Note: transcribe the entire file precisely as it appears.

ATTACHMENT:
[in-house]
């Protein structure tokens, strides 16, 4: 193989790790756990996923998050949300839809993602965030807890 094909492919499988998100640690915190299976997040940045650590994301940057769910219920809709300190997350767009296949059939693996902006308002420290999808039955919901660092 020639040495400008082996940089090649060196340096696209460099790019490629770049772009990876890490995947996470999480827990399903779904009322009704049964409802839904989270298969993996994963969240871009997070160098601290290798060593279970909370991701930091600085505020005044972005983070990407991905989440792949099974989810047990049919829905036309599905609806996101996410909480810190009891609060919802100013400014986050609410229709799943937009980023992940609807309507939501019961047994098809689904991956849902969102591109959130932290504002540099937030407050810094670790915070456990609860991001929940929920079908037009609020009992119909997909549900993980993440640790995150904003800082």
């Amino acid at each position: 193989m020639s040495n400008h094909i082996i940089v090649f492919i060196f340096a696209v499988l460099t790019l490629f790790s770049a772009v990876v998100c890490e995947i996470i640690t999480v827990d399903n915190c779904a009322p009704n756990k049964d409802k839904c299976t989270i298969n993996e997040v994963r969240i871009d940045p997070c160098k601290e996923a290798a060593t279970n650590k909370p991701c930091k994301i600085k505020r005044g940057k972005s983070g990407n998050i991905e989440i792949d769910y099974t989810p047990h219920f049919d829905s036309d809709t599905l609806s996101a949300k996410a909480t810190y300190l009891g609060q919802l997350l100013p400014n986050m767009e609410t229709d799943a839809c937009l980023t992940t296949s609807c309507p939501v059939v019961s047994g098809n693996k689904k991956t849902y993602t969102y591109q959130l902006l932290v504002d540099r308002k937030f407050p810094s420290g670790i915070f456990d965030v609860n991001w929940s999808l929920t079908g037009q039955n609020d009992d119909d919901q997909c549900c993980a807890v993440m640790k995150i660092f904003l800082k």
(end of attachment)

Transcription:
[in-house]
């Protein structure tokens, strides 16, 4: 193989790790756990996923998050949300839809993602965030807890 094909492919499988998100640690915190299976997040940045650590994301940057769910219920809709300190997350767009296949059939693996902006308002420290999808039955919901660092 020639040495400008082996940089090649060196340096696209460099790019490629770049772009990876890490995947996470999480827990399903779904009322009704049964409802839904989270298969993996994963969240871009997070160098601290290798060593279970909370991701930091600085505020005044972005983070990407991905989440792949099974989810047990049919829905036309599905609806996101996410909480810190009891609060919802100013400014986050609410229709799943937009980023992940609807309507939501019961047994098809689904991956849902969102591109959130932290504002540099937030407050810094670790915070456990609860991001929940929920079908037009609020009992119909997909549900993980993440640790995150904003800082």
């Amino acid at each position: 193989m020639s040495n400008h094909i082996i940089v090649f492919i060196f340096a696209v499988l460099t790019l490629f790790s770049a772009v990876v998100c890490e995947i996470i640690t999480v827990d399903n915190c779904a009322p009704n756990k049964d409802k839904c299976t989270i298969n993996e997040v994963r969240i871009d940045p997070c160098k601290e996923a290798a060593t279970n650590k909370p991701c930091k994301i600085k505020r005044g940057k972005s983070g990407n998050i991905e989440i792949d769910y099974t989810p047990h219920f049919d829905s036309d809709t599905l609806s996101a949300k996410a909480t810190y300190l009891g609060q919802l997350l100013p400014n986050m767009e609410t229709d799943a839809c937009l980023t992940t296949s609807c309507p939501v059939v019961s047994g098809n693996k689904k991956t849902y993602t969102y591109q959130l902006l932290v504002d540099r308002k937030f407050p810094s420290g670790i915070f456990d965030v609860n991001w929940s999808l929920t079908g037009q039955n609020d009992d119909d919901q997909c549900c993980a807890v993440m640790k995150i660092f904003l800082k």